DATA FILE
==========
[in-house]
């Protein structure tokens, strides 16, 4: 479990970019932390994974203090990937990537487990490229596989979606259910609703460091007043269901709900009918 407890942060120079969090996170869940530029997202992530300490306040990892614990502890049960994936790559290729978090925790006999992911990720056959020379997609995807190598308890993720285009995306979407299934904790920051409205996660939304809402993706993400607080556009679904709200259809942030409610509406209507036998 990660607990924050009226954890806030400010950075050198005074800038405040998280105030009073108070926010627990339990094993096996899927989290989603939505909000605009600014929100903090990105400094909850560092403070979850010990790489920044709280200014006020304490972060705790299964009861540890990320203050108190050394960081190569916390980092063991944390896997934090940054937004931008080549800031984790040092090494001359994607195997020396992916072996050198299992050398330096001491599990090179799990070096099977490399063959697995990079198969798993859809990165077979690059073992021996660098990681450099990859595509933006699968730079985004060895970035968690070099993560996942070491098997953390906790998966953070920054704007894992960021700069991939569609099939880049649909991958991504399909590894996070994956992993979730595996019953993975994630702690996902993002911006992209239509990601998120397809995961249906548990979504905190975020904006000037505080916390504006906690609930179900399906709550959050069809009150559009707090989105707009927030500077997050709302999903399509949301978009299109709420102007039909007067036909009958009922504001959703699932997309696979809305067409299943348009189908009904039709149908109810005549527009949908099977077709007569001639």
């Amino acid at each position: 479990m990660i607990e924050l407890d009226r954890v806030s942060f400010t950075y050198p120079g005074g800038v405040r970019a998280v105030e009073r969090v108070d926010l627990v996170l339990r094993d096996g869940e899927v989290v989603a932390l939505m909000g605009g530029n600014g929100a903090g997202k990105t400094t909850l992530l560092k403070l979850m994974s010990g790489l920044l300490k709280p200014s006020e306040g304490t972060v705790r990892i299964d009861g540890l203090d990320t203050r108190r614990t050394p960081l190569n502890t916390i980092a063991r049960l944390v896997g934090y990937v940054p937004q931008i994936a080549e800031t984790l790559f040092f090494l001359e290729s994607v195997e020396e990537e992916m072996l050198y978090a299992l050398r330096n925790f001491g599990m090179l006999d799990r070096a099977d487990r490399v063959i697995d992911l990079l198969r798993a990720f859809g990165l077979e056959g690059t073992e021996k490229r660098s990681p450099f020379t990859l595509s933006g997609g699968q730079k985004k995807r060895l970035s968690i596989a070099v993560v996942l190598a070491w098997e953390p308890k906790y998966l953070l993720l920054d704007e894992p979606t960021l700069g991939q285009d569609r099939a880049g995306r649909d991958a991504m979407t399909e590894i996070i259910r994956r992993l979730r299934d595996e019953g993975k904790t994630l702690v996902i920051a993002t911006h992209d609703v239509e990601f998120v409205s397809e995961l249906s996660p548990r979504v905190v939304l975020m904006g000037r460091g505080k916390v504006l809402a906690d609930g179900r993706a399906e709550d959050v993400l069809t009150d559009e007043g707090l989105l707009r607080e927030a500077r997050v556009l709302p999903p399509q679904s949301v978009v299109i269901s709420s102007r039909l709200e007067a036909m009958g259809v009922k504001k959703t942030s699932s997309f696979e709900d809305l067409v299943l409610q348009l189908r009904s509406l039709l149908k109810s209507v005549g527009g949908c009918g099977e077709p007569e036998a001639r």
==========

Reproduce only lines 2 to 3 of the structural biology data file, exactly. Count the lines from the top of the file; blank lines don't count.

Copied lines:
């Protein structure tokens, strides 16, 4: 479990970019932390994974203090990937990537487990490229596989979606259910609703460091007043269901709900009918 407890942060120079969090996170869940530029997202992530300490306040990892614990502890049960994936790559290729978090925790006999992911990720056959020379997609995807190598308890993720285009995306979407299934904790920051409205996660939304809402993706993400607080556009679904709200259809942030409610509406209507036998 990660607990924050009226954890806030400010950075050198005074800038405040998280105030009073108070926010627990339990094993096996899927989290989603939505909000605009600014929100903090990105400094909850560092403070979850010990790489920044709280200014006020304490972060705790299964009861540890990320203050108190050394960081190569916390980092063991944390896997934090940054937004931008080549800031984790040092090494001359994607195997020396992916072996050198299992050398330096001491599990090179799990070096099977490399063959697995990079198969798993859809990165077979690059073992021996660098990681450099990859595509933006699968730079985004060895970035968690070099993560996942070491098997953390906790998966953070920054704007894992960021700069991939569609099939880049649909991958991504399909590894996070994956992993979730595996019953993975994630702690996902993002911006992209239509990601998120397809995961249906548990979504905190975020904006000037505080916390504006906690609930179900399906709550959050069809009150559009707090989105707009927030500077997050709302999903399509949301978009299109709420102007039909007067036909009958009922504001959703699932997309696979809305067409299943348009189908009904039709149908109810005549527009949908099977077709007569001639």
């Amino acid at each position: 479990m990660i607990e924050l407890d009226r954890v806030s942060f400010t950075y050198p120079g005074g800038v405040r970019a998280v105030e009073r969090v108070d926010l627990v996170l339990r094993d096996g869940e899927v989290v989603a932390l939505m909000g605009g530029n600014g929100a903090g997202k990105t400094t909850l992530l560092k403070l979850m994974s010990g790489l920044l300490k709280p200014s006020e306040g304490t972060v705790r990892i299964d009861g540890l203090d990320t203050r108190r614990t050394p960081l190569n502890t916390i980092a063991r049960l944390v896997g934090y990937v940054p937004q931008i994936a080549e800031t984790l790559f040092f090494l001359e290729s994607v195997e020396e990537e992916m072996l050198y978090a299992l050398r330096n925790f001491g599990m090179l006999d799990r070096a099977d487990r490399v063959i697995d992911l990079l198969r798993a990720f859809g990165l077979e056959g690059t073992e021996k490229r660098s990681p450099f020379t990859l595509s933006g997609g699968q730079k985004k995807r060895l970035s968690i596989a070099v993560v996942l190598a070491w098997e953390p308890k906790y998966l953070l993720l920054d704007e894992p979606t960021l700069g991939q285009d569609r099939a880049g995306r649909d991958a991504m979407t399909e590894i996070i259910r994956r992993l979730r299934d595996e019953g993975k904790t994630l702690v996902i920051a993002t911006h992209d609703v239509e990601f998120v409205s397809e995961l249906s996660p548990r979504v905190v939304l975020m904006g000037r460091g505080k916390v504006l809402a906690d609930g179900r993706a399906e709550d959050v993400l069809t009150d559009e007043g707090l989105l707009r607080e927030a500077r997050v556009l709302p999903p399509q679904s949301v978009v299109i269901s709420s102007r039909l709200e007067a036909m009958g259809v009922k504001k959703t942030s699932s997309f696979e709900d809305l067409v299943l409610q348009l189908r009904s509406l039709l149908k109810s209507v005549g527009g949908c009918g099977e077709p007569e036998a001639r």